Kay Bailey Hutchison voted against extending the Bush Tax Cuts for all except the highest earners.

Continue All Bush Tax Cuts

On July 25, 2012 the Senate voted on an amendment to legislation to extend all of the Bush tax cuts. The measure failed 45-54 along mostly party lines. It was largely symbolic as tax bills are not legal unless they originate in the House. Kay Bailey Hutchison voted in favor of extending all Bush Tax cuts.

Kay Bailey Hutchison voted in favor of extending all Bush Tax cuts.

The Alternative Minimum Tax

The alternative minimum tax was created to ensure that a few of the richest Americans did not exploit loopholes to avoid paying any taxes. It was never intended to be a method of taxing the general population. Unfortunately, the amount that a person earns before the tax goes into effect was not indexed to inflation. Therefore, each year Congress must enact a "fix" to adjust the amount. Occasionally, a larger increase is proposed than inflation adjustment. Income from the tax was accounted for in the 2009 budget. According to the rules of PAYGO (Pay As You Go), a decrease in the amount of money taken in must be offset by a reduction in spending. This amendment sought to exempt the AMT from that rule, to more accurately reflect the purpose of the tax. The amendment failed with most Republicans supporting it and most Democrats opposing it in a 47-51 vote. Kay Bailey Hutchison voted in favor of the amendment to exempt the AMT from PAYGO rules.

Kay Bailey Hutchison voted in favor of the amendment to exempt the AMT from PAYGO rules.

The Estate Tax

The estate tax is a tax levied on the assets or estates of wealthy individuals when they pass away. The tax collects a percentage of the estates which are valued above a given amount. This amendment sought to raise the value of the estates affected from $1 Million to $5 Million, and to lower the maximum rate at which the estate can be taxed from 45% to 35%. The argument for the change was that many small farms now fell under this tax. The opposition stated that not enough revenue would be collected is the amount was raised, as the tax would affect only 0.2% of estates instead of 0.5% under the current limits. The amendment failed in a 50-50 vote with most Republicans supporting the amendment and most Democrats opposing it. Kay Bailey Hutchison voted in favor of the amendment to raise the value of the estates affected to $5 Million and to lower the maximum rate to 35%.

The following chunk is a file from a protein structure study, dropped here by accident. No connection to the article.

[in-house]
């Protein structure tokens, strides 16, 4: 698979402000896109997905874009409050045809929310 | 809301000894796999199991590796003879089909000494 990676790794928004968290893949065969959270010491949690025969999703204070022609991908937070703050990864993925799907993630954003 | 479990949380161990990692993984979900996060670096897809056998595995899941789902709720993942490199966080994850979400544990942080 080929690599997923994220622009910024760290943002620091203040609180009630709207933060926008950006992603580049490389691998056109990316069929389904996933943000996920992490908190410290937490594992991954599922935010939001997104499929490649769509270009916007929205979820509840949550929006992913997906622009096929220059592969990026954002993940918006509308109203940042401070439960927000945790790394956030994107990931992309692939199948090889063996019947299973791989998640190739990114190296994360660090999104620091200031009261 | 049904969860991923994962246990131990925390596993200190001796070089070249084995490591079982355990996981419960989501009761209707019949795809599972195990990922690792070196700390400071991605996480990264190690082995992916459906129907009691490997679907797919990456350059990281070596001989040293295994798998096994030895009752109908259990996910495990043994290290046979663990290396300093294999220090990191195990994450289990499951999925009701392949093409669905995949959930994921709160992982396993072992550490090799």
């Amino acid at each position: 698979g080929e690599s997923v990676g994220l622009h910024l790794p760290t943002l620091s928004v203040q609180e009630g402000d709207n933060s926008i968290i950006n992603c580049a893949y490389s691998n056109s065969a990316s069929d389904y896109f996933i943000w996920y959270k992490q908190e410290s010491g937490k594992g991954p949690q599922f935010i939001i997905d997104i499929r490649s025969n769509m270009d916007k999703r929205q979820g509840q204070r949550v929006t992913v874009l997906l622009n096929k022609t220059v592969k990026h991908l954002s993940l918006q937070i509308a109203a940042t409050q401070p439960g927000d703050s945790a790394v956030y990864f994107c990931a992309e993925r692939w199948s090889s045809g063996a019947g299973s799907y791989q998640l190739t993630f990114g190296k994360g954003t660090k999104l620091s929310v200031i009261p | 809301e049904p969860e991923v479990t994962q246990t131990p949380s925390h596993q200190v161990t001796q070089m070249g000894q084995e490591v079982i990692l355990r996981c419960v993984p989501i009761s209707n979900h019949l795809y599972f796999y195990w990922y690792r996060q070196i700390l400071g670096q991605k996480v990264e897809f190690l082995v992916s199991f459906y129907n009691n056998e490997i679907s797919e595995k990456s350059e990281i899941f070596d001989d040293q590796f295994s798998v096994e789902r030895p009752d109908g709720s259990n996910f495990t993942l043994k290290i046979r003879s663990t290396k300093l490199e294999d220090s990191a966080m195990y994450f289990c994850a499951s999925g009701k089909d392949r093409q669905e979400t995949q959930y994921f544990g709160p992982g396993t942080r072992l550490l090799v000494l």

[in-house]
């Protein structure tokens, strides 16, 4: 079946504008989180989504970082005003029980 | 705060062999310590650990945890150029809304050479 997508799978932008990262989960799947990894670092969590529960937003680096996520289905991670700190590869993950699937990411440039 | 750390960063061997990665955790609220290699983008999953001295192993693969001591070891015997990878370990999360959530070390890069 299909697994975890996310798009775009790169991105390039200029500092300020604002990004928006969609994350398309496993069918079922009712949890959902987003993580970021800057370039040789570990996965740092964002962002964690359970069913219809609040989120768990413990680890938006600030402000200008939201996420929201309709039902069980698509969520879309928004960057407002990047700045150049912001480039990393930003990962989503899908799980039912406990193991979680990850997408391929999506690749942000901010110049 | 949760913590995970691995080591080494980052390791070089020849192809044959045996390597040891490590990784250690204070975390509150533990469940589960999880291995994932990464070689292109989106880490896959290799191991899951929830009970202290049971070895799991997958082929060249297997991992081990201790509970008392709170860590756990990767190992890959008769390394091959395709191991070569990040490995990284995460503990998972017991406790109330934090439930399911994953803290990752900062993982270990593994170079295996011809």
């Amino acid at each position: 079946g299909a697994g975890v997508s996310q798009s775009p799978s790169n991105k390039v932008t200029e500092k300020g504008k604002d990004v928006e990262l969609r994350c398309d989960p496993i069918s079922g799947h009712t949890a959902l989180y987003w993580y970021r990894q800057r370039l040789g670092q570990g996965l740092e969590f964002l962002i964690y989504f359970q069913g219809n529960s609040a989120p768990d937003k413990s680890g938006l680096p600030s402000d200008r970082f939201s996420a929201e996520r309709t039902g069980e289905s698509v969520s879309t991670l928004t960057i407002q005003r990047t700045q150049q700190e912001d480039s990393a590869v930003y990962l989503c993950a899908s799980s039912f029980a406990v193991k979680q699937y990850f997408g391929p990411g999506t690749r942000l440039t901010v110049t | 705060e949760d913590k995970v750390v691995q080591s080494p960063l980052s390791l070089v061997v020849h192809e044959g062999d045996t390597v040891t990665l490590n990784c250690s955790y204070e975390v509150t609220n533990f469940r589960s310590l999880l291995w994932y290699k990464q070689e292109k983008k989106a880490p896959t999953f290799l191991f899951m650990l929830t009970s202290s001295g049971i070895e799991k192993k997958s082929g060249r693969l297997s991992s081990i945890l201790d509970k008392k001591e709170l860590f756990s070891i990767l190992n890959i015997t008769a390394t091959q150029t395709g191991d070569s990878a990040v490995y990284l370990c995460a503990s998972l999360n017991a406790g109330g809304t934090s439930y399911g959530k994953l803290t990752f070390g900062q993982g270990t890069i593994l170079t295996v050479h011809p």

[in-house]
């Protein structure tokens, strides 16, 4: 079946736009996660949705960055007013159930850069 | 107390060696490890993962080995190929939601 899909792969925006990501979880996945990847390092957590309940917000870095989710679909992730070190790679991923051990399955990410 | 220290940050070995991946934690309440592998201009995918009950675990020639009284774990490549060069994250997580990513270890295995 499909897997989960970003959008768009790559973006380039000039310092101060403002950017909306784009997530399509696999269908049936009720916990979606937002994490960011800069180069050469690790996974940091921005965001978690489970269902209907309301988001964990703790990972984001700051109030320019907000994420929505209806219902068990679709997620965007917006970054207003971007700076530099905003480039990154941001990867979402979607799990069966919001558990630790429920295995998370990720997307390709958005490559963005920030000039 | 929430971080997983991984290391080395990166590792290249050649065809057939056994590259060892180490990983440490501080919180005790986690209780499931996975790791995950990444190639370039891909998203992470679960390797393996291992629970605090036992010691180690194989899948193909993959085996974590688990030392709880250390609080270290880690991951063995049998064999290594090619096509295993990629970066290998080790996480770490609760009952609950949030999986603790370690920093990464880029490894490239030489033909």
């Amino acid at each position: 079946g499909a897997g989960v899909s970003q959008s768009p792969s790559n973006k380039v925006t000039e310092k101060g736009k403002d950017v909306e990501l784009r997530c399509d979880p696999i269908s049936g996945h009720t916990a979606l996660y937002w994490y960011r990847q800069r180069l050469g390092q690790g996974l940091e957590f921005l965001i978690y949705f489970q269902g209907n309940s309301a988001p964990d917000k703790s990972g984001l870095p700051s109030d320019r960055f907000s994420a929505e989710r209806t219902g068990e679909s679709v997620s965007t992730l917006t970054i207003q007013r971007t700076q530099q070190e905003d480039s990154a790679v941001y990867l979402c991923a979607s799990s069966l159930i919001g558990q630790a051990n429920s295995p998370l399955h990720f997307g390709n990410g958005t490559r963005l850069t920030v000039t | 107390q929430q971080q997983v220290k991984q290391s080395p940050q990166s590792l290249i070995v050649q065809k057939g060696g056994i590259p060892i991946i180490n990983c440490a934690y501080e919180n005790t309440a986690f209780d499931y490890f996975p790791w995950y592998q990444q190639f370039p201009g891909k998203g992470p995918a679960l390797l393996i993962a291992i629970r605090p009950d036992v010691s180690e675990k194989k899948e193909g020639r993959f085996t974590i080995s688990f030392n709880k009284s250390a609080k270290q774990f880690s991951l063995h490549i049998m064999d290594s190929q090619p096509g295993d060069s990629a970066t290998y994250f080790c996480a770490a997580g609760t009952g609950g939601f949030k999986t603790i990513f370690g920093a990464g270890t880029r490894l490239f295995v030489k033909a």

Kay Bailey Hutchison voted in favor of the amendment to raise the value of the estates affected to $5 Million and to lower the maximum rate to 35%.

The Estate Tax

In 2007, an amendment was proposed which would have raised the value of applicable estates to $5 Million and set the maximum rate at 35%. This amendment would have also made the 2006 extended rates for capital gains and dividends permanent. The amendment was supported by most Republicans and opposed by most Democrats and failed in a 47-51 vote. Kay Bailey Hutchison voted in favor of the amendment to raise the value of applicable estates to $5 Million and set the maximum rate at 35%.

Kay Bailey Hutchison voted in favor of the amendment to raise the value of applicable estates to $5 Million and set the maximum rate at 35%.

Full Repeal of AMT

In 2007, congress made and attempt to repeal the alternative minimum tax (AMT) completely. The legislation was defeated in a 44-53 vote with most Republicans supporting the legislation and most Democrats opposing it. Kay Bailey Hutchison voted to repeal the AMT.

Kay Bailey Hutchison voted to repeal the AMT.

Pension Protection Act of 2006

The Pension Protection Act of 2006 addressed regulations governing employer-sponsored pensions and acted to make the portions of the 2001 act which allowed higher contributions to IRAs. with the support of both parties. The bill got wide support from both parties and passed 93-5. Kay Bailey Hutchison voted in favor of the Pension Protection Act of 2006.